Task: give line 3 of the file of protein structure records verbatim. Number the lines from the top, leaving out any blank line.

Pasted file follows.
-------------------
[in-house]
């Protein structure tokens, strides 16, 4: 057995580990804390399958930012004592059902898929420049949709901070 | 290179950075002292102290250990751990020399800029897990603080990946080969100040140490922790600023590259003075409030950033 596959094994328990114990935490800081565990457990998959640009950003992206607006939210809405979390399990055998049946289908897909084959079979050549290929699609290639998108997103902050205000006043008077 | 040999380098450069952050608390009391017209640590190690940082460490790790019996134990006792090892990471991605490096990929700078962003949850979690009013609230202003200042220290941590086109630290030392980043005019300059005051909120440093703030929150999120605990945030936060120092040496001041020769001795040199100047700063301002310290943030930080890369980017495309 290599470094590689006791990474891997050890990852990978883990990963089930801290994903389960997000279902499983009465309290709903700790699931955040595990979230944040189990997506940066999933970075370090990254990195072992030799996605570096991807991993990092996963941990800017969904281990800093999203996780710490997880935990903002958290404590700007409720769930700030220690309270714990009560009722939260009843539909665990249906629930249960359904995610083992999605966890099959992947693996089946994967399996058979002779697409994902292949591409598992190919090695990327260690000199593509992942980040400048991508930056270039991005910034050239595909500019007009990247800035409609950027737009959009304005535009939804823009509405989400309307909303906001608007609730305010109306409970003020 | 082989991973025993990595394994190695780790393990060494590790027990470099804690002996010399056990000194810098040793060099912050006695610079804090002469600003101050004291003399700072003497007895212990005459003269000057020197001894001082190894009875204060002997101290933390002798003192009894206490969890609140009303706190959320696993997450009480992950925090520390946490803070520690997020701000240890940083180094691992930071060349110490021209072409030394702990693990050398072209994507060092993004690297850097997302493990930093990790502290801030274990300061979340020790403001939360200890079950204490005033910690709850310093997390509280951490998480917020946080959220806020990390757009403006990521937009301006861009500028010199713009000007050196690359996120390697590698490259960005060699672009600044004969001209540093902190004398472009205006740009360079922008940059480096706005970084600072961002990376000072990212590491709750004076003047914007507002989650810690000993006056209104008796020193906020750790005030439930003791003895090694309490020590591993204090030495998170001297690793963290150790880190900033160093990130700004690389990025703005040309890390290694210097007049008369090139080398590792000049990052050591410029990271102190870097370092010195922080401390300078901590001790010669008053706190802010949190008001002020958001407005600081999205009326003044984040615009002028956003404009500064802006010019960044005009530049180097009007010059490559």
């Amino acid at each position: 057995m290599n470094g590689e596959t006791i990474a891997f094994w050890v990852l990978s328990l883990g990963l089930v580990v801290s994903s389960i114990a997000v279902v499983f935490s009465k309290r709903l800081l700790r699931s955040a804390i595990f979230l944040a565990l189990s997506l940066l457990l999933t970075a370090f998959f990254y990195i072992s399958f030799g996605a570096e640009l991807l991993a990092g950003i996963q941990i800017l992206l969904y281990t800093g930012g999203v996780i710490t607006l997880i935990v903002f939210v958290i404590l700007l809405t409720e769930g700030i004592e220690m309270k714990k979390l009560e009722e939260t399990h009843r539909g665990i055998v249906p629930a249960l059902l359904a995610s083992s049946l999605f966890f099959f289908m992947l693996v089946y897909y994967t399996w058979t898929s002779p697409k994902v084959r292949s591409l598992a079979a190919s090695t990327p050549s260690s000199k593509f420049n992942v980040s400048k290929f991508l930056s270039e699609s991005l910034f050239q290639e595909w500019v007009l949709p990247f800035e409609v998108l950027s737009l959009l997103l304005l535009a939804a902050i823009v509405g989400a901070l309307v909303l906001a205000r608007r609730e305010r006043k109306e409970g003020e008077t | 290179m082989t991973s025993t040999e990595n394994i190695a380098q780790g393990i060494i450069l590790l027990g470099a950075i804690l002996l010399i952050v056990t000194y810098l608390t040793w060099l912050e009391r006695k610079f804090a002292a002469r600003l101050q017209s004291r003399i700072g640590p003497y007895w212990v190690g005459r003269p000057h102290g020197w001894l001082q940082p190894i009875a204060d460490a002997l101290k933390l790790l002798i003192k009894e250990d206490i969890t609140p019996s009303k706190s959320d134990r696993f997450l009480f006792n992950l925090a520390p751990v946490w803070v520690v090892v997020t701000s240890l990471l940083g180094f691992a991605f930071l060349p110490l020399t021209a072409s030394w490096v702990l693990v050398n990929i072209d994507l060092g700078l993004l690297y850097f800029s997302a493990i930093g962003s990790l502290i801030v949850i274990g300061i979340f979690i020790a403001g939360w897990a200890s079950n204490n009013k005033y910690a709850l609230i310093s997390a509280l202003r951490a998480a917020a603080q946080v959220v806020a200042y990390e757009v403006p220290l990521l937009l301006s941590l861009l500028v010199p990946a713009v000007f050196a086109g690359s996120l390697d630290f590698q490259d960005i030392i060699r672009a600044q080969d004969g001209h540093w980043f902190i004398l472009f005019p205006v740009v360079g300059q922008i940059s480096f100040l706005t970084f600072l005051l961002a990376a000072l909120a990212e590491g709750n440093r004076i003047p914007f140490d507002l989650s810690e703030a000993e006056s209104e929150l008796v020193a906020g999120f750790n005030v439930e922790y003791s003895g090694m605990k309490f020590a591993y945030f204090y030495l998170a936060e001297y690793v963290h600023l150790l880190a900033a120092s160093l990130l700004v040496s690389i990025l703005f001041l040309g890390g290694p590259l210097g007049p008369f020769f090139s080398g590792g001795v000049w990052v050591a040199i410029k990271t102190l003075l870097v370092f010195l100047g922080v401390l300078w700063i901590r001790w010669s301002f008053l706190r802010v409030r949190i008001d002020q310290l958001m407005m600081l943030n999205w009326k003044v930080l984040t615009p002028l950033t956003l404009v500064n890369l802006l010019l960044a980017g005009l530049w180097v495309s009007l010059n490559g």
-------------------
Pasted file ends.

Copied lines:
């Amino acid at each position: 057995m290599n470094g590689e596959t006791i990474a891997f094994w050890v990852l990978s328990l883990g990963l089930v580990v801290s994903s389960i114990a997000v279902v499983f935490s009465k309290r709903l800081l700790r699931s955040a804390i595990f979230l944040a565990l189990s997506l940066l457990l999933t970075a370090f998959f990254y990195i072992s399958f030799g996605a570096e640009l991807l991993a990092g950003i996963q941990i800017l992206l969904y281990t800093g930012g999203v996780i710490t607006l997880i935990v903002f939210v958290i404590l700007l809405t409720e769930g700030i004592e220690m309270k714990k979390l009560e009722e939260t399990h009843r539909g665990i055998v249906p629930a249960l059902l359904a995610s083992s049946l999605f966890f099959f289908m992947l693996v089946y897909y994967t399996w058979t898929s002779p697409k994902v084959r292949s591409l598992a079979a190919s090695t990327p050549s260690s000199k593509f420049n992942v980040s400048k290929f991508l930056s270039e699609s991005l910034f050239q290639e595909w500019v007009l949709p990247f800035e409609v998108l950027s737009l959009l997103l304005l535009a939804a902050i823009v509405g989400a901070l309307v909303l906001a205000r608007r609730e305010r006043k109306e409970g003020e008077t | 290179m082989t991973s025993t040999e990595n394994i190695a380098q780790g393990i060494i450069l590790l027990g470099a950075i804690l002996l010399i952050v056990t000194y810098l608390t040793w060099l912050e009391r006695k610079f804090a002292a002469r600003l101050q017209s004291r003399i700072g640590p003497y007895w212990v190690g005459r003269p000057h102290g020197w001894l001082q940082p190894i009875a204060d460490a002997l101290k933390l790790l002798i003192k009894e250990d206490i969890t609140p019996s009303k706190s959320d134990r696993f997450l009480f006792n992950l925090a520390p751990v946490w803070v520690v090892v997020t701000s240890l990471l940083g180094f691992a991605f930071l060349p110490l020399t021209a072409s030394w490096v702990l693990v050398n990929i072209d994507l060092g700078l993004l690297y850097f800029s997302a493990i930093g962003s990790l502290i801030v949850i274990g300061i979340f979690i020790a403001g939360w897990a200890s079950n204490n009013k005033y910690a709850l609230i310093s997390a509280l202003r951490a998480a917020a603080q946080v959220v806020a200042y990390e757009v403006p220290l990521l937009l301006s941590l861009l500028v010199p990946a713009v000007f050196a086109g690359s996120l390697d630290f590698q490259d960005i030392i060699r672009a600044q080969d004969g001209h540093w980043f902190i004398l472009f005019p205006v740009v360079g300059q922008i940059s480096f100040l706005t970084f600072l005051l961002a990376a000072l909120a990212e590491g709750n440093r004076i003047p914007f140490d507002l989650s810690e703030a000993e006056s209104e929150l008796v020193a906020g999120f750790n005030v439930e922790y003791s003895g090694m605990k309490f020590a591993y945030f204090y030495l998170a936060e001297y690793v963290h600023l150790l880190a900033a120092s160093l990130l700004v040496s690389i990025l703005f001041l040309g890390g290694p590259l210097g007049p008369f020769f090139s080398g590792g001795v000049w990052v050591a040199i410029k990271t102190l003075l870097v370092f010195l100047g922080v401390l300078w700063i901590r001790w010669s301002f008053l706190r802010v409030r949190i008001d002020q310290l958001m407005m600081l943030n999205w009326k003044v930080l984040t615009p002028l950033t956003l404009v500064n890369l802006l010019l960044a980017g005009l530049w180097v495309s009007l010059n490559g």